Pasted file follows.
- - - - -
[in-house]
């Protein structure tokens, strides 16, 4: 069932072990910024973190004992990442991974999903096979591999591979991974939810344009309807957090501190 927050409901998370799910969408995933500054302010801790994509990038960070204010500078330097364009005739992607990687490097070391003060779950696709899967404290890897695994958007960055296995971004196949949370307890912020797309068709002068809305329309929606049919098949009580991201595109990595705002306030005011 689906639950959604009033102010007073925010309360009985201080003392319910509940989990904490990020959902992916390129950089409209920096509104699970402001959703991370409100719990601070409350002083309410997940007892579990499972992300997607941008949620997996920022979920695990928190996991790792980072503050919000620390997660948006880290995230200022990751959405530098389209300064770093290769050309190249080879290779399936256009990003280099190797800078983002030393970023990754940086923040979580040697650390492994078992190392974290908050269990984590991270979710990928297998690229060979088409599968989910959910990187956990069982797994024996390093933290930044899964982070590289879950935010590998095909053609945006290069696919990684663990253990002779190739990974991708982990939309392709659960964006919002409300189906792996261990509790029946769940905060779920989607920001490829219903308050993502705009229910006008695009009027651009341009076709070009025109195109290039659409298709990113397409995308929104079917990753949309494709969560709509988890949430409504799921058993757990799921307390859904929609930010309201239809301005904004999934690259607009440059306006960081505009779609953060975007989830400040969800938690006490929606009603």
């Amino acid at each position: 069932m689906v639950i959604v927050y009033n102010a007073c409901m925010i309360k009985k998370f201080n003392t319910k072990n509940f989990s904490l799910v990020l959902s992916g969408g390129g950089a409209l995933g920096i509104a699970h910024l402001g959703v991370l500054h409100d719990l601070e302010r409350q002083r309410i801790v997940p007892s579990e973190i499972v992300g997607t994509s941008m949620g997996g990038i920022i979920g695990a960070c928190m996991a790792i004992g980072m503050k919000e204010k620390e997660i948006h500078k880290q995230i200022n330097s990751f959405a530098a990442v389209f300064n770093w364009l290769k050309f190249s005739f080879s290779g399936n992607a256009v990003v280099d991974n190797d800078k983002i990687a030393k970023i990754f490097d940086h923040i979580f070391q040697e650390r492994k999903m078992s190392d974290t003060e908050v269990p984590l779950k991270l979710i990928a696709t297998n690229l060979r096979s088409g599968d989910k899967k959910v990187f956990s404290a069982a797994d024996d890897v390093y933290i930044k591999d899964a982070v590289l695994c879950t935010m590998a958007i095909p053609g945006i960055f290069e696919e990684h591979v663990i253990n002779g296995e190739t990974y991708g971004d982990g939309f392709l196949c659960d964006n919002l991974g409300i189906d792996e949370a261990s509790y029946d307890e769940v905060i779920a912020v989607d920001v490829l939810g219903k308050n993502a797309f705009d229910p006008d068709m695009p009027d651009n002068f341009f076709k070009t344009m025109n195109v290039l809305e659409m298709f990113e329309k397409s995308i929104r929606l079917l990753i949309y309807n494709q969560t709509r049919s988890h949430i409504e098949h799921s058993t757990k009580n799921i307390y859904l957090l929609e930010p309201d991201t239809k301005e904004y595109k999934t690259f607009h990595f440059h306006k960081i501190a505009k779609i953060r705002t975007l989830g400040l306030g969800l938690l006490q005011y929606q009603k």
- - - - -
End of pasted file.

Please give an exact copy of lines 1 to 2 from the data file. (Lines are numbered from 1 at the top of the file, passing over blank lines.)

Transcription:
[in-house]
């Protein structure tokens, strides 16, 4: 069932072990910024973190004992990442991974999903096979591999591979991974939810344009309807957090501190 927050409901998370799910969408995933500054302010801790994509990038960070204010500078330097364009005739992607990687490097070391003060779950696709899967404290890897695994958007960055296995971004196949949370307890912020797309068709002068809305329309929606049919098949009580991201595109990595705002306030005011 689906639950959604009033102010007073925010309360009985201080003392319910509940989990904490990020959902992916390129950089409209920096509104699970402001959703991370409100719990601070409350002083309410997940007892579990499972992300997607941008949620997996920022979920695990928190996991790792980072503050919000620390997660948006880290995230200022990751959405530098389209300064770093290769050309190249080879290779399936256009990003280099190797800078983002030393970023990754940086923040979580040697650390492994078992190392974290908050269990984590991270979710990928297998690229060979088409599968989910959910990187956990069982797994024996390093933290930044899964982070590289879950935010590998095909053609945006290069696919990684663990253990002779190739990974991708982990939309392709659960964006919002409300189906792996261990509790029946769940905060779920989607920001490829219903308050993502705009229910006008695009009027651009341009076709070009025109195109290039659409298709990113397409995308929104079917990753949309494709969560709509988890949430409504799921058993757990799921307390859904929609930010309201239809301005904004999934690259607009440059306006960081505009779609953060975007989830400040969800938690006490929606009603």